Living a heart healthy lifestyle will give you the best protection against cardiovascular disease - an issue which affects millions of people and is the leading cause of death globally(1).  You may be wondering if it is even possible to safeguard yourself against the risk of heart disease, or if your cardiovascular health is defined by genetics.  A major international study known as the INTERHEART study looked at heart health in 52 countries around the world, and found that the strongest risk factors for heart disease were modifiable lifestyle factors(2). These include smoking, alcohol consumption, exercise and psychosocial factors including stress. 

Functional medicine views the body as one integrated system and from a functional health perspective there are five key pillars for a healthy heart and body. The five pillars of health are Diet, Rest, Exercise, Stress reduction and Supplementation also known as “the DRESS protocol*(3).  

The first pillar of health in the DRESS protocol is diet - which plays an extremely important role in the health of your heart. Systemic inflammation is now thought to be at the “heart of cardiovascular disease(4). This means that avoiding inflammatory foods is just as important as adding nutrient-dense whole foods to your diet. The main culprits in terms of inflammatory foods are gluten, sugar, highly processed foods and trans fatty acids. Trans fats are hydrogenated fats like margarine, and as well as being inflammatory throughout the body, these highly processed fats and oils are a direct risk factor for heart disease(5) and have been officially banned from use in the USA as of June 2018. You should completely remove trans fats and other inflammatory foods (meaning foods that you react to) from your diet if you want to live a heart healthy lifestyle.  

Over the past few decades, public health guidelines have advised that dietary cholesterol raises blood cholesterol in the body, which led to unnecessary restrictions of heart healthy foods like eggs, meat and seafood. This restriction was based on outdated science and it is now accepted that cholesterol in your food has very little (if any) effect on the cholesterol in your bloodstream for healthy people(6). As a result most nutrition and dietary guidelines have relaxed these restrictions.

Unfortunately the same can not be said for saturated fats which continue to be demonised despite the strong scientific evidence for including these in your diet. Saturated fats include butter, cream, cheese, coconut oil and meats which we have covered in more detail in our healthy fats blog series. According to a recent article in the British Medical Journal (BMJ) there have been at least seven systematic reviews and meta-analyses undertaken in the past 10 years on saturated fats and heart health. None of these studies has found a link between saturated fat and negative heart health outcomes. The 2015 BMJ study concluded:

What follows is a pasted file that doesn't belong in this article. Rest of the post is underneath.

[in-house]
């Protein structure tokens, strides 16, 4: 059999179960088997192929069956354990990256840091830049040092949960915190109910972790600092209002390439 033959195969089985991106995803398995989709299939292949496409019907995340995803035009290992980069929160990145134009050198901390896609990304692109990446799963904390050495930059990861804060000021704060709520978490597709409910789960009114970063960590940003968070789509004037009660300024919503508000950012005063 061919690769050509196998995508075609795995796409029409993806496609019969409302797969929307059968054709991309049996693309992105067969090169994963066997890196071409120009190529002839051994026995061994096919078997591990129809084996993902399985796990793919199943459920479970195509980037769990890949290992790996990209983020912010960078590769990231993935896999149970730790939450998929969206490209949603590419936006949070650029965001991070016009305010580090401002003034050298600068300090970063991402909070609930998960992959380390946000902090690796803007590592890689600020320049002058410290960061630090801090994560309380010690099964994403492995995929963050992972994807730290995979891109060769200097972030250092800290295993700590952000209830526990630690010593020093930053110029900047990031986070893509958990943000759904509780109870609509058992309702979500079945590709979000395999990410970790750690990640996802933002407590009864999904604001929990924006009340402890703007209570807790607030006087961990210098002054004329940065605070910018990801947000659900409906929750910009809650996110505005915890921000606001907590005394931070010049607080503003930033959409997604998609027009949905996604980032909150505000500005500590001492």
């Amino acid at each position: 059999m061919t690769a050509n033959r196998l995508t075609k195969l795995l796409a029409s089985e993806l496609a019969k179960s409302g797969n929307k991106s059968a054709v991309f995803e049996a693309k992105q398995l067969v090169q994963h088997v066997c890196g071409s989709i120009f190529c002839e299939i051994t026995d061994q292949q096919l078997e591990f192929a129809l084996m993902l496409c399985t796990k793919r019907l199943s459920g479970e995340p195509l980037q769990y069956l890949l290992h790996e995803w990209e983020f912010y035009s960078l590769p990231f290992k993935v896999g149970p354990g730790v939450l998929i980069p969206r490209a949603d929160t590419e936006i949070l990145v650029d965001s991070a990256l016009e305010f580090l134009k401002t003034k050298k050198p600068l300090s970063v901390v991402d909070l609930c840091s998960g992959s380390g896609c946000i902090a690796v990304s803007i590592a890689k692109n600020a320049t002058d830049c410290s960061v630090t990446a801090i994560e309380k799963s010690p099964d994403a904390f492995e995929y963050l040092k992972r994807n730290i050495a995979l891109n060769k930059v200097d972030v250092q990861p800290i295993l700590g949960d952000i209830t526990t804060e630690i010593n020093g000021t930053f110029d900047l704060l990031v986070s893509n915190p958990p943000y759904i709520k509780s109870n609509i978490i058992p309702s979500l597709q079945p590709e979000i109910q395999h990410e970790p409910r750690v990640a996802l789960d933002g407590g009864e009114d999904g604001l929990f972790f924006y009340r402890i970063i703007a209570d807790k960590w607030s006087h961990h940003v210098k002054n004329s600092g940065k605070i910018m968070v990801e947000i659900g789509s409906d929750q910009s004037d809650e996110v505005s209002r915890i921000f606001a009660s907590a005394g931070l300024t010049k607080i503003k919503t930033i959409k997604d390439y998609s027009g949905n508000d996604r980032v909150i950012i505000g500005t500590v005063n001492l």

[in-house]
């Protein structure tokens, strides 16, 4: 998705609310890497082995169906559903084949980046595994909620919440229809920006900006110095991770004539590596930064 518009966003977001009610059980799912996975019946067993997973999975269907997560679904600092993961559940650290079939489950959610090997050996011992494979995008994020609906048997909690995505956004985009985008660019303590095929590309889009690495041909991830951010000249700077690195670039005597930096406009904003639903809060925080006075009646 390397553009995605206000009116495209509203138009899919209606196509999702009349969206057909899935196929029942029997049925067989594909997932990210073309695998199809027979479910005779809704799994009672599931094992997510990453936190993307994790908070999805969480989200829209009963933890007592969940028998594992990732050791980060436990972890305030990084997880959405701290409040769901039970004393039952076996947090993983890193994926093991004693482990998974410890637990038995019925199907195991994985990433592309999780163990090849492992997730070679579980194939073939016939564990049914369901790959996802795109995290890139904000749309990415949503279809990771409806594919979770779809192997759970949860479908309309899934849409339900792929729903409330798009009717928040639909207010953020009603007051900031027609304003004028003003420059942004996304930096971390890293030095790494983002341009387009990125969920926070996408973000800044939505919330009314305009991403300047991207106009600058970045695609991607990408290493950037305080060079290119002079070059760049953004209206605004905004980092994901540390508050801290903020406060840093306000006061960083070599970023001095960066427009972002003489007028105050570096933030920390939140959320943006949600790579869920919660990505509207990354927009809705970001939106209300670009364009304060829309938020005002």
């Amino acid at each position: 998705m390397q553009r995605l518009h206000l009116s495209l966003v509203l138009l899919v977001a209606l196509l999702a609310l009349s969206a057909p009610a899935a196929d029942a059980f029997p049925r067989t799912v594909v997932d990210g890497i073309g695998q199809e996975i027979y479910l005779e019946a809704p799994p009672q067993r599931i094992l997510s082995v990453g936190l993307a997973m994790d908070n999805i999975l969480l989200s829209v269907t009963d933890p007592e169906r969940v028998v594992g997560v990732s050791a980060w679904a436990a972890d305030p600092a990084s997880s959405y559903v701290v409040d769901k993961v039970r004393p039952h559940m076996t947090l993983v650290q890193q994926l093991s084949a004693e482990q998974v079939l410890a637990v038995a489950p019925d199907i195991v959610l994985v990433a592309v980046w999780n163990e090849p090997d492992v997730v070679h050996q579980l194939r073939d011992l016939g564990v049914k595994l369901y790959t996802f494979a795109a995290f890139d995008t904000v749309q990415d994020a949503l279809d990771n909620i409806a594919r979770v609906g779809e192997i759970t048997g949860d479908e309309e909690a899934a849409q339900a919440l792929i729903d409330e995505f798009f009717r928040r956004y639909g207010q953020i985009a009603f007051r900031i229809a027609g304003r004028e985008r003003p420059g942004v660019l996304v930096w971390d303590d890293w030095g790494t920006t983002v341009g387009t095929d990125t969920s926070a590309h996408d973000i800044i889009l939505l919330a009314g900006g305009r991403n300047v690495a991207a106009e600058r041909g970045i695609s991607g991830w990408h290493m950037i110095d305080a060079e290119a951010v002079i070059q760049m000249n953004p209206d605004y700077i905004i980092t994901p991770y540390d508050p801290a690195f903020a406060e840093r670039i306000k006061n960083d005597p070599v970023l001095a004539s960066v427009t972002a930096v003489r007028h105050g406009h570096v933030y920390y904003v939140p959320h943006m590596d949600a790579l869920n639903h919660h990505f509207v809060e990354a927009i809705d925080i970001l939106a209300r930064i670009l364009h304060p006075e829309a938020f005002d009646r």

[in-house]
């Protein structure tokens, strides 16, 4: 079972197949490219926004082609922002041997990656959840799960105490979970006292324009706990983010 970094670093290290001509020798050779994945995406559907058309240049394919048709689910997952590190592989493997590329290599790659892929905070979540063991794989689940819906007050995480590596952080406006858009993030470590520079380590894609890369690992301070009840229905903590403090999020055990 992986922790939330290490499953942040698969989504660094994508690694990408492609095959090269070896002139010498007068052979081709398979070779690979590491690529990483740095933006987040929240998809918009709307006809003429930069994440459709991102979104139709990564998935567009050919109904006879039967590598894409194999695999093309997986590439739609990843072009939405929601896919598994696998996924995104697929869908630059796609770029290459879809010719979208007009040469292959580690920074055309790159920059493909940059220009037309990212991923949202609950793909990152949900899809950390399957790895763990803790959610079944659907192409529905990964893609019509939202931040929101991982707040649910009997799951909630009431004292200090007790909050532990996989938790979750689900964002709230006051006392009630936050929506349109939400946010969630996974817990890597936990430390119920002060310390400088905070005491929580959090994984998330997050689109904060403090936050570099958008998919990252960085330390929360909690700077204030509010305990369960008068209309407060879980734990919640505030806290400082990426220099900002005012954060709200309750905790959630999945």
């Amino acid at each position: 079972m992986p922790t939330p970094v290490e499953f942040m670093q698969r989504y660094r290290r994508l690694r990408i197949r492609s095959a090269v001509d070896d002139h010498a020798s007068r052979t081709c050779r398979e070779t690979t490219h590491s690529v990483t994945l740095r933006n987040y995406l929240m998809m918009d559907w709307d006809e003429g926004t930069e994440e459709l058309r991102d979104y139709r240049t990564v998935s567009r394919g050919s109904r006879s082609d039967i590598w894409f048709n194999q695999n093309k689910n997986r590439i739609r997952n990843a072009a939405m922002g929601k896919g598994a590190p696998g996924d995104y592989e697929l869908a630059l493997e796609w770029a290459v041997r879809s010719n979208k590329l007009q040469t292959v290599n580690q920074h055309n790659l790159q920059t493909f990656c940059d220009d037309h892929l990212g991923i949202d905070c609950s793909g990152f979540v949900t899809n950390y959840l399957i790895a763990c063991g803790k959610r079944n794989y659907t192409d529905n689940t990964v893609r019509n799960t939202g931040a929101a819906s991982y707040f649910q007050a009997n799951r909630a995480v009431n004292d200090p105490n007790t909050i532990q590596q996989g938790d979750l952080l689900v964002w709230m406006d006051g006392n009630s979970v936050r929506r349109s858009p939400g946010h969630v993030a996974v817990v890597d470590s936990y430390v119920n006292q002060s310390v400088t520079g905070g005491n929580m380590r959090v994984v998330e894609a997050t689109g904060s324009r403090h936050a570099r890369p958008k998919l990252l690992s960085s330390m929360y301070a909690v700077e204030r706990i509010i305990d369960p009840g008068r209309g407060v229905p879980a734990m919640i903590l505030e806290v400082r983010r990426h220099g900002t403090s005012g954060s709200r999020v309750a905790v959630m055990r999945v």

Saturated fats are not associated with all cause mortality, CVD [cardiovascular disease], CHD [coronary heart disease], ischemic stroke, or type 2 diabetes, but the evidence is heterogeneous with methodological limitations(7).

If you are given advice to avoid saturated fats it is probably based on the ‘Seven Countries’ study, which took observational data collected in the 1960s in which data was cherry-picked and unfortunately led to the diet-heart hypothesis around saturated fats. Furthermore, people following low fat diets removed the saturated fats as advised but replaced these with carbohydrates, which were often sugar loaded and highly processed.

History lesson aside, it is prudent to focus on nutrient rich foods which have proven benefits to the cardiovascular system. Heart healthy foods to include in your diet include:

  • Grass-fed meats/organ meats because they are high in Coenzyme 10 (aka CoQ10), a natural physiological compound which is found in almost every cell in the body, has direct antioxidant effects and is used as a treatment for heart failure(8)
  • Cold-water fatty fish and fish oil because of the Omega-3 fatty acids, Vitamin A and Vitamin D
  • Other healthy fats including coconut oil, olive oil, butter, avocados
  • Antioxidant rich foods like berries and colourful veges to prevent oxidative damage

Click here to see Part Two of 'How to live a heart healthy lifestyle' where we will cover the remaining elements of the DRESS protocol: Rest, Exercise, Stress reduction and Supplementation as they apply to the health of your heart.  


1. World Health Organisation - Cardiovascular Disease 
Effect of potentially modifiable risk factors associated with myocardial infarction in 52 countries (the INTERHEART study): case-control study. 
3. *D.R.E.S.S. protocols are a set of holistic health guidelines developed by Reed Davis, founder of Functional Diagnostic Nutrition.
4. Functional Foods as Modifiers of Cardiovascular Disease 
5. Trans fatty acids – A risk factor for cardiovascular disease 
6. Rethinking dietary cholesterol 
7. Intake of saturated and trans unsaturated fatty acids and risk of all cause mortality, cardiovascular disease, and type 2 diabetes: systematic review and meta-analysis of observational studies 
8. Coenzyme Q10 for the treatment of heart failure: a review of the literature (British Medical Journal)